Grape stomp turns back the clock for wine students

  • DSC_0289.jpg
  • DSC_0224.jpg
  • DSC_0231.jpg
  • DSC_0233.jpg
  • DSC_0242.jpg
  • DSC_0243.jpg
  • DSC_0254.jpg
  • DSC_0258.jpg
  • DSC_0272.jpg
  • DSC_0279.jpg
  • DSC_0289-1.jpg
  • IMG_2583.jpg
  • DSC_0224-1.jpg
  • DSC_0229.jpg

When it comes to learning about an ancient winemaking practice, NC’s wine students jump in with both feet.

Wine professor Ron Giesbrecht led the College’s fifth annual grape stomp at the NC Teaching Winery. The activity took place as part of a classroom lesson on September 13 for students in the Winery and Viticulture Technician program, and on September 15 for students in the Wine Business Management program.

Giesbrecht said the grape stomp is a valuable lesson for his students even today.

“It’s always important to give students a baseline, so we’re starting off with learning about ancient winemaking 8,000 years ago,” said Giesbrecht.  “Participating in the grape stomp helps students understand how winemaking began, how it has evolved over time, and how we can make it better.”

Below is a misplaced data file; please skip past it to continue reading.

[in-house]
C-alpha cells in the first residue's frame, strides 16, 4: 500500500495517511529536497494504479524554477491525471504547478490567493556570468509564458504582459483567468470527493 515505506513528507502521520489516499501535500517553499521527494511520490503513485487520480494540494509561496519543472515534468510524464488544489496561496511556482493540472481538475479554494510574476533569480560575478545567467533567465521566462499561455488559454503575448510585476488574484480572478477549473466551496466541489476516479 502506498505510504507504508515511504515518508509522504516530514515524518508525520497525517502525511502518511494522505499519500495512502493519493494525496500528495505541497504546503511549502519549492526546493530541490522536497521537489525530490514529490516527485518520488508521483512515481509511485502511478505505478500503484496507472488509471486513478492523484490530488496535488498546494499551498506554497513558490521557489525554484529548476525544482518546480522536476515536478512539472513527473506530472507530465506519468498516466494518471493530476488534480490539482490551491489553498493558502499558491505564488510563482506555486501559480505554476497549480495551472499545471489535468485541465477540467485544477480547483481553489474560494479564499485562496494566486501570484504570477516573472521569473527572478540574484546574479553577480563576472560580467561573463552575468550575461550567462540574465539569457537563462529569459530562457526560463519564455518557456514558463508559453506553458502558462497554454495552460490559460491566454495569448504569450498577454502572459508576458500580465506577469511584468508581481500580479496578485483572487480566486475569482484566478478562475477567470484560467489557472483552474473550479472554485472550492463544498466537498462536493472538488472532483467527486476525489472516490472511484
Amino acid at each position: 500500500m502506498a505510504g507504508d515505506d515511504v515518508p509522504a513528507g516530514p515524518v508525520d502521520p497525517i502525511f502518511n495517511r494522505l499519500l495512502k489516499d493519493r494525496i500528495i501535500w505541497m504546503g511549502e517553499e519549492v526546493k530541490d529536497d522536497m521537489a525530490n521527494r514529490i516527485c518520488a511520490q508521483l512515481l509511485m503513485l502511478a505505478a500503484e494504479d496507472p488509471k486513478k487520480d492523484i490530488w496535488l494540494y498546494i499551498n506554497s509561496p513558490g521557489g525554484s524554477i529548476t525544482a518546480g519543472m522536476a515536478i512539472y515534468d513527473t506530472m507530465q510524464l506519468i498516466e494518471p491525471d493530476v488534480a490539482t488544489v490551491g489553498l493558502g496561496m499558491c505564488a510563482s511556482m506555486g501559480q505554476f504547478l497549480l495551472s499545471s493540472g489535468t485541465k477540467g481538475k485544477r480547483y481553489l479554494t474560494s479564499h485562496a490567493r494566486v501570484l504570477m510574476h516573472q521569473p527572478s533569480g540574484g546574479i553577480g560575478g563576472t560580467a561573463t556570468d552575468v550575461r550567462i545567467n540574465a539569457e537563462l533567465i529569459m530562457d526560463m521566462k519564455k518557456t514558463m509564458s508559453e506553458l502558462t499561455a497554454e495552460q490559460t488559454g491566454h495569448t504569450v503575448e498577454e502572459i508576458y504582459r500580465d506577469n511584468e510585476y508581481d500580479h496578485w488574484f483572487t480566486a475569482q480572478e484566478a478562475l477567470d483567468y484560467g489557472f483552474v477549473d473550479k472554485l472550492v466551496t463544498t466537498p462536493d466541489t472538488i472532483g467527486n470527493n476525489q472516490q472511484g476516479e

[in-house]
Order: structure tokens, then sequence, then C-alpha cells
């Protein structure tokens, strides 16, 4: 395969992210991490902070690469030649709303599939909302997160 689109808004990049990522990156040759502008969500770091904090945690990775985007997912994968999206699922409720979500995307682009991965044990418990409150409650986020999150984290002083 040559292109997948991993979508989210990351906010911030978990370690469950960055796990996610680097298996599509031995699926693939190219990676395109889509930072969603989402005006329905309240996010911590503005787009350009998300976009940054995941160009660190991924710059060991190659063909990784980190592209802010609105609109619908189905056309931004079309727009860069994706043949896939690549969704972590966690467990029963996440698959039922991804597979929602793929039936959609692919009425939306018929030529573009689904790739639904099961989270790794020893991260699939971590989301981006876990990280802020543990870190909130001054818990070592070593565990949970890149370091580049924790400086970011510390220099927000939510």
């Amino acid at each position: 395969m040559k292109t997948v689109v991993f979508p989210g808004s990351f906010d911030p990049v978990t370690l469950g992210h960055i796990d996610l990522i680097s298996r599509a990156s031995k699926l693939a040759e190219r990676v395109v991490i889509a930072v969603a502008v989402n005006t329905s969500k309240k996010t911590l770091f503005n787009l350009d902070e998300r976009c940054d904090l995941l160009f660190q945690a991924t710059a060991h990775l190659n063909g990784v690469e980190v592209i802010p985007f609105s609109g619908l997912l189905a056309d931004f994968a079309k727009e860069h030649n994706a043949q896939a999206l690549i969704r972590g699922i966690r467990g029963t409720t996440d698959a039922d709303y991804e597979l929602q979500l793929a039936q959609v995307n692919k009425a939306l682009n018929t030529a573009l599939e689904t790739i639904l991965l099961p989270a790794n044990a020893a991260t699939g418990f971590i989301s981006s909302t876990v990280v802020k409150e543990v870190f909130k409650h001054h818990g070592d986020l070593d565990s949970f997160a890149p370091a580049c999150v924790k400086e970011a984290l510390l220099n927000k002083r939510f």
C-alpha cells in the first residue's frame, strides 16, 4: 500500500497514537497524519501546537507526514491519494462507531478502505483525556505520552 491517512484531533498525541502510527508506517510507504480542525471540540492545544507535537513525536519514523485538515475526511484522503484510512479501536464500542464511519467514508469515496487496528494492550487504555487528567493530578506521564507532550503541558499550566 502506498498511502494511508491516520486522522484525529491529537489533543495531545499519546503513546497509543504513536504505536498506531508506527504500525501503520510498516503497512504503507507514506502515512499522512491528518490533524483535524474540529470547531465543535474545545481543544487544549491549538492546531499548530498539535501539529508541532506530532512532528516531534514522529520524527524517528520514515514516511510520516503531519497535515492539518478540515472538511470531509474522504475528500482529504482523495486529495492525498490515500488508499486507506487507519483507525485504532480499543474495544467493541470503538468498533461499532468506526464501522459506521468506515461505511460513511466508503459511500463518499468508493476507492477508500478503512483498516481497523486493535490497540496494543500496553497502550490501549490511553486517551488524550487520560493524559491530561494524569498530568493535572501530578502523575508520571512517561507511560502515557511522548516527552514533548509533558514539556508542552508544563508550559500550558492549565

The activity began with harvesting in the teaching vineyards. Grapes collected were divided into three batches and students into three teams. Racing against the clock, team members took turns kicking off their shoes, hopping into the barrel– maximum two people at a time – and stomping on the grapes. In the end, the team yielding the most juice won.

“It’s a lot more work than I thought, sweating buckets and stomping on grapes, but I had a blast,” said Wine Business Management student Mike Johnson, whose team won the competition. “It’s something I’ve never done before – a once-in-a-lifetime opportunity.”

WBM student Catharine Cahill, who works at Pondview Winery, said it was not only fun, but a valuable learning experience.

“People come into the winery and ask all the time how winemaking has changed over the years so this will be helpful,” she said. “It was work but fun too.”

Giesbrecht noted that students do get the opportunity to taste the fruits of the days’ labour.

“Of course, some of them get squeamish,” he said. “But they find that we actually get a good yield from the stomp – only 20-25% less than a commercial press.”

Share this article